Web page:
Why sheep farmers should have a closing plan in place now

Sheep farmers should have a closing plan in place this October to ensure they have enough of grass next spring for ewes with lambs at foot, according to Teagasc Research Officer Philip Creighton.

Ideally paddocks should have at least a 120 day rest period over the winter and farmers should be closing paddocks from now onwards while grass is still actively growing, Creighton said.

Teagasc advises this closing plan for sheep farmers:
  • 15-20% by the end of October.
  • 40% by mid-November.
  • 60% by end of November.
  • 80% by mid-December.

“This table would be based on an early March lambing flock, with paddocks that are closed first now representing the first paddocks ewes and lambs will be let into in the spring.”

Farmers should not be tempted to graze a paddock that has been closed if supplies of grass are running tight in December or January, Creighton advised.

“When grass gets tight introduce supplements or silage, it’s more important to hold the grass for when the ewe has lambs at foot. It’s much easier to feed a ewe before she has one or two lambs depending on her for milk.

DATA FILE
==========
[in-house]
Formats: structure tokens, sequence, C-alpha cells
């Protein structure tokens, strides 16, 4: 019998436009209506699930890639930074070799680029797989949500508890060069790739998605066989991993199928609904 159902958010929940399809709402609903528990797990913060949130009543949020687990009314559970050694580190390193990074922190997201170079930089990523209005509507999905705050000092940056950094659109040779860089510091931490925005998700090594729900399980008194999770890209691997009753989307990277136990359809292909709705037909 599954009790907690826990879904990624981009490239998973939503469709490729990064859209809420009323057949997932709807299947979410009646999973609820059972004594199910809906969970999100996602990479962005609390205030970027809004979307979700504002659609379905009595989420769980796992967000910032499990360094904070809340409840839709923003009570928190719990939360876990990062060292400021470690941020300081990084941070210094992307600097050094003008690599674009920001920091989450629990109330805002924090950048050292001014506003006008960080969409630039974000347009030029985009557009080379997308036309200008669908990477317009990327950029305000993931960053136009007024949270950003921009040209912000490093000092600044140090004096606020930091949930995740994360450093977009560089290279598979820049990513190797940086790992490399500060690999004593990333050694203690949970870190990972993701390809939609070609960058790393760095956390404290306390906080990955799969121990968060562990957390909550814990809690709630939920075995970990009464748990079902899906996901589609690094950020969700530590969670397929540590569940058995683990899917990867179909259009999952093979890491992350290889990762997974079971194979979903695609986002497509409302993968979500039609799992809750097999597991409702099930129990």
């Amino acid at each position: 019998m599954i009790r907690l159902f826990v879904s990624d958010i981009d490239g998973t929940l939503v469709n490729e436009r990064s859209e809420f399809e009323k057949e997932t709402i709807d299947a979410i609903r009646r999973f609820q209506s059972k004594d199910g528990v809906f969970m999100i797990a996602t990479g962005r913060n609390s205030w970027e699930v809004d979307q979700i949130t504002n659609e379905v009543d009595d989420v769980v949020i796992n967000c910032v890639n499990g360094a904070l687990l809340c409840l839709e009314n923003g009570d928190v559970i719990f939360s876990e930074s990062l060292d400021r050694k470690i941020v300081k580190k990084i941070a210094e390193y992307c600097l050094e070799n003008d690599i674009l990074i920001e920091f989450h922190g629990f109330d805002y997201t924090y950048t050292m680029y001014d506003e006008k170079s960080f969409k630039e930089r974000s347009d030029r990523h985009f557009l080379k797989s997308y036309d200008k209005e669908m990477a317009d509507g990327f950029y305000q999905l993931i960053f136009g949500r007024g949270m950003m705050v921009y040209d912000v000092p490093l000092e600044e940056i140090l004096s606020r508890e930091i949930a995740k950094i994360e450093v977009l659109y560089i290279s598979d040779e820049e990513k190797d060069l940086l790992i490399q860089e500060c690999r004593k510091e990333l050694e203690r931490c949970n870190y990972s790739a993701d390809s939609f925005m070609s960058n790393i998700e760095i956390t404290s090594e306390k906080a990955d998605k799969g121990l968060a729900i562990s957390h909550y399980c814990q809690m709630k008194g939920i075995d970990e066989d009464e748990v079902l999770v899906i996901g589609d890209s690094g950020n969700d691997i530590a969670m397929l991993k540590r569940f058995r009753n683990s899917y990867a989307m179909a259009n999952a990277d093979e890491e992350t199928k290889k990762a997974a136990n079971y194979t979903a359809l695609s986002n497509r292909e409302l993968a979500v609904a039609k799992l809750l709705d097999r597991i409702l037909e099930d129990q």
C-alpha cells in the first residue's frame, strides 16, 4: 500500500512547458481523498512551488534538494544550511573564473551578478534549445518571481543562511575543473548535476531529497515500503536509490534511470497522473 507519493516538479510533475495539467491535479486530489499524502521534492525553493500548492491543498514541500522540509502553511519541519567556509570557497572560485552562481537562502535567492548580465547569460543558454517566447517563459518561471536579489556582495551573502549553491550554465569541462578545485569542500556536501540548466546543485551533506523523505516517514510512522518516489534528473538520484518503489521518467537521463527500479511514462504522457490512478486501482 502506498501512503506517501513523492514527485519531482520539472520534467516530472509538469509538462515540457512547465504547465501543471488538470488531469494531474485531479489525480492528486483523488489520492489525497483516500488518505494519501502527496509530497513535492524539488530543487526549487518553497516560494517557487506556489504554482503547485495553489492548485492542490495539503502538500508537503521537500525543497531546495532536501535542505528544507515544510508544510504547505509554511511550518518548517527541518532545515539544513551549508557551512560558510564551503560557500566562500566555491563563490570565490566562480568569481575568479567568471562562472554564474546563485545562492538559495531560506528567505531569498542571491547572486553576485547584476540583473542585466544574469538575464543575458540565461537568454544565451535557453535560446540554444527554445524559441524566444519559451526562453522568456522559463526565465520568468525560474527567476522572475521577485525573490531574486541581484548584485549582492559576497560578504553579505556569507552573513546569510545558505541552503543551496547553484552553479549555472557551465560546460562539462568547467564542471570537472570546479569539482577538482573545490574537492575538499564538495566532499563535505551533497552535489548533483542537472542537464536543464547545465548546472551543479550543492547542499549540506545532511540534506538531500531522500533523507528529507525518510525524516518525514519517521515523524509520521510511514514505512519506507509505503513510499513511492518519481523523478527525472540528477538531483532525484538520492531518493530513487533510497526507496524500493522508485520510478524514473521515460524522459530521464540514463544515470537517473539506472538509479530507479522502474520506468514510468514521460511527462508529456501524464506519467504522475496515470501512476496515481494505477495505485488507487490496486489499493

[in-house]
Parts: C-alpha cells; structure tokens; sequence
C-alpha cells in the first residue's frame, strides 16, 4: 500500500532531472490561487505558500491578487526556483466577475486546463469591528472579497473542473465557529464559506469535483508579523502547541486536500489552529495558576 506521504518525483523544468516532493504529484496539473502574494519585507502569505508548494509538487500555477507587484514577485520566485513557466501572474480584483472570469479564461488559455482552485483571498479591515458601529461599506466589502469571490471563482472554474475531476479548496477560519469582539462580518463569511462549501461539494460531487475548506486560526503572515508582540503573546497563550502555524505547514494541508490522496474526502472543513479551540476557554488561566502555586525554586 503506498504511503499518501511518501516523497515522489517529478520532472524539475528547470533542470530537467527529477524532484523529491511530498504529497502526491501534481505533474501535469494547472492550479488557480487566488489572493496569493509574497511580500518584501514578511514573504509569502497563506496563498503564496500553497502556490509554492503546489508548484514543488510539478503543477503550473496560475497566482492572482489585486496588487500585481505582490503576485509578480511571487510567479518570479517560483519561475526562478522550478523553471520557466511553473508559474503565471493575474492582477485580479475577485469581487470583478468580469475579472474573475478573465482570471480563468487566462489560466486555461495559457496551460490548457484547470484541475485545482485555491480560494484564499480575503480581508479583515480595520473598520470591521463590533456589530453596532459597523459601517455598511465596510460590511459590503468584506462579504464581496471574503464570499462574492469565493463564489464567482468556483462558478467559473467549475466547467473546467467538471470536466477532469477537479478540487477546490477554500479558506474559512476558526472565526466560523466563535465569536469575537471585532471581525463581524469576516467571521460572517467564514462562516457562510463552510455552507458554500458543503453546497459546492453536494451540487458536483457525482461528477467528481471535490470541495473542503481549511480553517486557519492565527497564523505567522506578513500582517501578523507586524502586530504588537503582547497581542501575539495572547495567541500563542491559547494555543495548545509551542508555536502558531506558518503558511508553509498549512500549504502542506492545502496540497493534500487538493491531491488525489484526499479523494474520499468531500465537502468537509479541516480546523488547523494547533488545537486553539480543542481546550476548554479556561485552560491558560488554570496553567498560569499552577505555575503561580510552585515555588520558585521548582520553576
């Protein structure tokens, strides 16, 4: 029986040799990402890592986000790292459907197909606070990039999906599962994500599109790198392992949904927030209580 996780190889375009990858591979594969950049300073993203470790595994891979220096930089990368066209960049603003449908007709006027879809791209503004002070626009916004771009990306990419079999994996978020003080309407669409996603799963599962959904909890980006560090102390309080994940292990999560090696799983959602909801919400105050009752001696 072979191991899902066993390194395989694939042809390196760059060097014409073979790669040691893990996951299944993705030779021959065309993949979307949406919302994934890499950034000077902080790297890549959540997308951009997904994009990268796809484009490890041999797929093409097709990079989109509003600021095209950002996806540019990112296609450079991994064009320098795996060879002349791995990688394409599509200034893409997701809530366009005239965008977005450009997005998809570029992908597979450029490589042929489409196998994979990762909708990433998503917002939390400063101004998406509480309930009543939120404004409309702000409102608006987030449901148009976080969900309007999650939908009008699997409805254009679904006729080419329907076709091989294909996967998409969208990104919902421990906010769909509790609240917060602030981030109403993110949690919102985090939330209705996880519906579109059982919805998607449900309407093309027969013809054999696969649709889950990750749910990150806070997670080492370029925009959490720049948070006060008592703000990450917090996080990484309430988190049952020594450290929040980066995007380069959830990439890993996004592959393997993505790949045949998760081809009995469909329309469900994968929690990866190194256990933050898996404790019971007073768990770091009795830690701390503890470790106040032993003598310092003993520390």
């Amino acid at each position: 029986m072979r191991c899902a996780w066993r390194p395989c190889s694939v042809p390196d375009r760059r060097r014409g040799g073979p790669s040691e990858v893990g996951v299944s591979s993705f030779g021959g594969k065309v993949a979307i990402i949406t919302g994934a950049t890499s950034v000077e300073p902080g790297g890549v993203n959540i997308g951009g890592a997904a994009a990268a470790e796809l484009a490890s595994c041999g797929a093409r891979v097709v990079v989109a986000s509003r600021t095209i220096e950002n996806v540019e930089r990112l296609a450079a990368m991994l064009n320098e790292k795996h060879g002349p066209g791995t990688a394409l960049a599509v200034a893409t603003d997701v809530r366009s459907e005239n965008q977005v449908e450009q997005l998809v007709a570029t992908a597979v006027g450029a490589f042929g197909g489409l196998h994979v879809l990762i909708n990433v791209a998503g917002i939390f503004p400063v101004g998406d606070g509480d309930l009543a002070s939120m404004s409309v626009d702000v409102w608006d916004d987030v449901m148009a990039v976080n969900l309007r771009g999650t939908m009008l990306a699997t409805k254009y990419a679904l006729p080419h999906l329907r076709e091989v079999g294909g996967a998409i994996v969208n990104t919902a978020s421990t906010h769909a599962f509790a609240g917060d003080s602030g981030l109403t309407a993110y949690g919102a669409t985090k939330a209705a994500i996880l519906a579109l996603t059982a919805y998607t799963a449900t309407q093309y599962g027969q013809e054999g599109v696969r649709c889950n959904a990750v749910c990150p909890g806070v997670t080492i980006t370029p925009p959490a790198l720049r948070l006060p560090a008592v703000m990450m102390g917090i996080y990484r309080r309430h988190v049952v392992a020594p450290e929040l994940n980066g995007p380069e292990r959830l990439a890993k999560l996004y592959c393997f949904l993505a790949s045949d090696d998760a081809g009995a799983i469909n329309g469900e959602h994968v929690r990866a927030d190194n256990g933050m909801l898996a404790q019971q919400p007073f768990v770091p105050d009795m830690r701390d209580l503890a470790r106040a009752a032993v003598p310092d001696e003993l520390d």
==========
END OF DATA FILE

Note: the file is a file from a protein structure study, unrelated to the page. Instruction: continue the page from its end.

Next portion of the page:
“This grass is worth much more in the spring to the freshly lambed ewe than to a ewe mid-pregnancy.”

A ewes feed requirement mid-pregnancy is approximately half that of a ewe in early lactation.

Meanwhile, he advised that sheep that cannot be housed for the winter should be grazed in a confined area, with the addition of silage or supplements where needed, so as to rest other land.

Farmers should close paddocks closest to the lambing shed and which have a bit of shelter for newborn lambs first, in preparation for next spring.

These earlier closed paddocks will react quickest to an early application of fertiliser, Creighton said, especially when temperatures begin to rise in February and March.

In regards to next spring, paddocks should have a grass cover of between approximately 6-8cm before letting out ewes and lambs, he said.

This would represent between close to 750kg and 1200kg of DM/ha, while anything above this would have a stem-percentage not suitable for ewes and lambs, according to the Teagasc Research Officer.